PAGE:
CANCER AND THYROID NODULES
Thyroid nodules are very common. It is estimated that 5-10% of people may develop a palpable thyroid nodule. The frequency of thyroid nodules is higher in women and increases with age. Indeed, among women who are 55 years of age or older, nearly 60% have thyroid nodules. However, only a minority of thyroid nodules (about 5%) are carcinomas. Thyroid nodule evaluation, a relatively simple and standard procedure in clinical practice, can determine whether it is benign or malignant. While the clinical examination followed by imaging exams may be enough for some cases, a fine needle aspiration to obtain cytological material for analysis might be necessary for other patients.
The risc of cancer can be bigger in people with:
- Age below 20 years old or above 70 years old;
- Dysphagia or hoarseness presence;
- External radiotherapy story neck;
- Cervical lymphadenopathy presence;
MAPPING THE THYROID
The lump may be hipocaptante (cold), normocaptante (warm) or uptake (hot). Although cancer is more common in cold nodules, most cold nodules are not malignant, and even warm or hot nodules can be malignant in a lower percentage. Therefore it is not an essential test for the diagnosis of malignancy, but for the diagnosis of functional state of the node, in cases with laboratory test (TSH) changed.
It is the best imaging method for evaluating thyroid nodules. Using ultrasound can be seen the size and number of nodules, and their characteristics determine which nodes have more risk of malignancy and which deserve to be punctured.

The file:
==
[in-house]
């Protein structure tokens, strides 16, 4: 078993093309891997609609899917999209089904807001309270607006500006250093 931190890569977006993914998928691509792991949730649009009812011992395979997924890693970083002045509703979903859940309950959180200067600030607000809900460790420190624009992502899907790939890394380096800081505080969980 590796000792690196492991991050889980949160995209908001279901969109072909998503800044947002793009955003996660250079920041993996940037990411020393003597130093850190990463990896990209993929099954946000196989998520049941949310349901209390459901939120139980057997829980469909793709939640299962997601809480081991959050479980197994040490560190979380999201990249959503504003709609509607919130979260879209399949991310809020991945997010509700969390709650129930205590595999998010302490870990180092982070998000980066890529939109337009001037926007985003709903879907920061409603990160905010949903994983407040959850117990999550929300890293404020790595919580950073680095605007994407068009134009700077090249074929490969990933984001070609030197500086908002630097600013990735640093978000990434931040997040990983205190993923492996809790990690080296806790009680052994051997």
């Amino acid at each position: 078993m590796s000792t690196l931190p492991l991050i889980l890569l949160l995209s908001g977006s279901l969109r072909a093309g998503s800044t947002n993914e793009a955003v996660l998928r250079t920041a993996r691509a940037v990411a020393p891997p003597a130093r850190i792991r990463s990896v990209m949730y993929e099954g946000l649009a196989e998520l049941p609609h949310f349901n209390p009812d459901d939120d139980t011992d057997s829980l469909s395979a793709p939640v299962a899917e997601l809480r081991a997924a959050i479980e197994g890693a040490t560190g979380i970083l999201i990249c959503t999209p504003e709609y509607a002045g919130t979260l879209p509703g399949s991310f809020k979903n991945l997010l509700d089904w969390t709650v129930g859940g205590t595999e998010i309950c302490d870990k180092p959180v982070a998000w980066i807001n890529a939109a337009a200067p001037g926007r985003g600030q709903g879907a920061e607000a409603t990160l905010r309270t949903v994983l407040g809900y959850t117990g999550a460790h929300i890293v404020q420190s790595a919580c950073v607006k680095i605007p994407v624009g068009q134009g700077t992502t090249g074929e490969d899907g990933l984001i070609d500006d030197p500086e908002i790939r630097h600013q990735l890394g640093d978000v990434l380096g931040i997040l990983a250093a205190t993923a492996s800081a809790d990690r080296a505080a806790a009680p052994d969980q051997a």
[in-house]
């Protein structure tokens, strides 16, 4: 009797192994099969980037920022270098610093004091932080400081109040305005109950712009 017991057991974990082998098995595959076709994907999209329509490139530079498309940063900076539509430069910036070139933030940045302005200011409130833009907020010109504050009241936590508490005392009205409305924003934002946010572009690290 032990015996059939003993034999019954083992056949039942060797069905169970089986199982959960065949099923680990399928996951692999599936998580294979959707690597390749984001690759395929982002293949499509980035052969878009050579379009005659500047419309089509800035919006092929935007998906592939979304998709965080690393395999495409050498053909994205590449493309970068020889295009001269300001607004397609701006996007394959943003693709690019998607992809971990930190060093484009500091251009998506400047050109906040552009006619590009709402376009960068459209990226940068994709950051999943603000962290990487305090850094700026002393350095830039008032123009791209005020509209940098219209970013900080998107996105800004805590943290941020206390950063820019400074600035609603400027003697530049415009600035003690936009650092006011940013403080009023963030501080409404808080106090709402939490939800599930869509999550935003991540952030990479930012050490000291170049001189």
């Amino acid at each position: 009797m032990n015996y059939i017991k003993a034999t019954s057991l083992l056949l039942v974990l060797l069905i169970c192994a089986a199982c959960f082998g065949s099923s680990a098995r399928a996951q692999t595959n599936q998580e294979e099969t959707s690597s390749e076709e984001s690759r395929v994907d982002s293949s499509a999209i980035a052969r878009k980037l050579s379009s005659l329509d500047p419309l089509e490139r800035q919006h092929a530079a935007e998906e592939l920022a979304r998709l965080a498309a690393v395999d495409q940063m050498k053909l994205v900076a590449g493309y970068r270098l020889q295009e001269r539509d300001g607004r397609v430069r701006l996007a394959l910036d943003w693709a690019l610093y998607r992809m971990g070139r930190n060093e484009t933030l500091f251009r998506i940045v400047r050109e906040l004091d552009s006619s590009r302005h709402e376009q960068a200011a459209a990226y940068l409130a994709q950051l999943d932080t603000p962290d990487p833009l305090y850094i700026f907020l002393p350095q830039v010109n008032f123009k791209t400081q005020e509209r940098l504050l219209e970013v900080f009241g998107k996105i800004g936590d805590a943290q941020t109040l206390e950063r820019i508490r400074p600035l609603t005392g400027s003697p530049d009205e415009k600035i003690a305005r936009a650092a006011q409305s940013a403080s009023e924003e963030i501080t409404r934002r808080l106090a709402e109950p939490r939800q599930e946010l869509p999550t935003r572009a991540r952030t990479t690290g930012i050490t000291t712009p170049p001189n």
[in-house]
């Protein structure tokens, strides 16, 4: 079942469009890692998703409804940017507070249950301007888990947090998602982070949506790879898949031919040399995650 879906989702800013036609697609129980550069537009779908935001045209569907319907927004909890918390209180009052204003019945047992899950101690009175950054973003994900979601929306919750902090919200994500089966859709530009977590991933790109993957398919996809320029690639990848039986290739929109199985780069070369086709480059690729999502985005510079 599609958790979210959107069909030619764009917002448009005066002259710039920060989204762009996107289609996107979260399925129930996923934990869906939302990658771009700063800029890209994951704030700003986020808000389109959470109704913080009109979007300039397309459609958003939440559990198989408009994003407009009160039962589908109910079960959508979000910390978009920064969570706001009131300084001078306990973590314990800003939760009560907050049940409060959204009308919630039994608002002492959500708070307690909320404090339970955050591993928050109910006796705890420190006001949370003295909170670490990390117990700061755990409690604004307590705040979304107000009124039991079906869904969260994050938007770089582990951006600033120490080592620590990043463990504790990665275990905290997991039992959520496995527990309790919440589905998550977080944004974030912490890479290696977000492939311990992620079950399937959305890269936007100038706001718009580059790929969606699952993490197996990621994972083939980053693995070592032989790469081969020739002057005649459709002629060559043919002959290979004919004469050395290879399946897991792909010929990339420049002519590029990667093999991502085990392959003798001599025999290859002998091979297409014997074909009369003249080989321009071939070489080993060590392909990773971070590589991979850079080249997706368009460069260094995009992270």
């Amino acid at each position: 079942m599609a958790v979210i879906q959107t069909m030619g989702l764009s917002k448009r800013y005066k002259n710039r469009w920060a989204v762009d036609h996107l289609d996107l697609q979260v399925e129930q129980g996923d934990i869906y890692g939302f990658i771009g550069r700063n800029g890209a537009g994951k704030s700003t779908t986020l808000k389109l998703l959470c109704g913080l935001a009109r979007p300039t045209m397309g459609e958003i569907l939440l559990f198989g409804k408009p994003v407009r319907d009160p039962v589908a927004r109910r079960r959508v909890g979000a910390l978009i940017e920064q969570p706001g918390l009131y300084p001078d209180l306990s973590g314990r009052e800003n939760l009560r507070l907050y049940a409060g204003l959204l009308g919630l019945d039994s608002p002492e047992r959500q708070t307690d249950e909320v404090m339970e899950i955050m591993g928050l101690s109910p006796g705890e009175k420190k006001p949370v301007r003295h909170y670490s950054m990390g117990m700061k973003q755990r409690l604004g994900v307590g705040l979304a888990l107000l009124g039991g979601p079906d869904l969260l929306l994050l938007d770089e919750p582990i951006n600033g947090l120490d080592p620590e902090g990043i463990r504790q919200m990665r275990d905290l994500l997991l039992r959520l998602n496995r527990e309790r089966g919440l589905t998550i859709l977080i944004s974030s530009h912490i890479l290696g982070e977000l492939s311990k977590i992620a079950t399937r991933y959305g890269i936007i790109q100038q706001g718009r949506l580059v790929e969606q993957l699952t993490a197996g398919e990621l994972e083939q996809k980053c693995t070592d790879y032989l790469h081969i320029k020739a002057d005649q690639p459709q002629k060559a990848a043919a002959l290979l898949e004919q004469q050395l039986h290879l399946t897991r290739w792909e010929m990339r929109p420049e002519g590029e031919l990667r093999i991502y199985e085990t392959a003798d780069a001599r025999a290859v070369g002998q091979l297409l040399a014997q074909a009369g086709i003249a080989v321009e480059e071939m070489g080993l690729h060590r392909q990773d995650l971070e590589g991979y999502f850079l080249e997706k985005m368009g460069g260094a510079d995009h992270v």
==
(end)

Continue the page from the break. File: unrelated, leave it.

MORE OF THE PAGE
FINE NEEDLE ASPIRATION PUNCTURE (FNA)
The most effective diagnostic method for thyroid nodules, to distinguish between malignant and benign. Requires experience of who reaps the exam and docitopatologista giving the result. The results in large series are benign in 70 to 75%, undefined or not diagnosis without 20 to 25%, and malignant about 5 to 10% of cases.
The treatment for nodules with cancer diagnosis by FNA is almost always surgical, except for some rare tumors such as lymphoma or anaplastic carcinoma. The incidence of false negative in FNA is small, so most patients diagnosed with benign nodule puncture can be followed clinically with reevaluation of the clinical picture, ultrasound to monitor the size and nodule puncture in periods ranging from 6 months 1 year. The patient should be part of the treatment decision and, in some cases, even benign tumors can be treated with surgery depending on size and clinical. Patients with indeterminate FNA result of the diagnosis or not can have the procedure repeated, and if there is still doubt, assess each case. Especially in cases of suspected malignancy surgery may be considered the best option.
In general, the BAF rarely needs to be performed in patients with autonomous node. The treatment of these patients may be surgery or radioactive iodine in cases of clinical or subclinical node (without symptoms, but with decreased TSH), to avoid risk of cardiac symptoms. Patients with hot nodules, but normal TSH can be followed clinically depending on the size of the nodule and patient choice.
With the advent of ultrasound, carotid doppler, some nodes are discovered accidentally. In this case can be followed clinically and with new ultrasound is small (less than 1 cm), or subjected to ultrasound-guided FNA is suspected malignancy, and treat according to the result.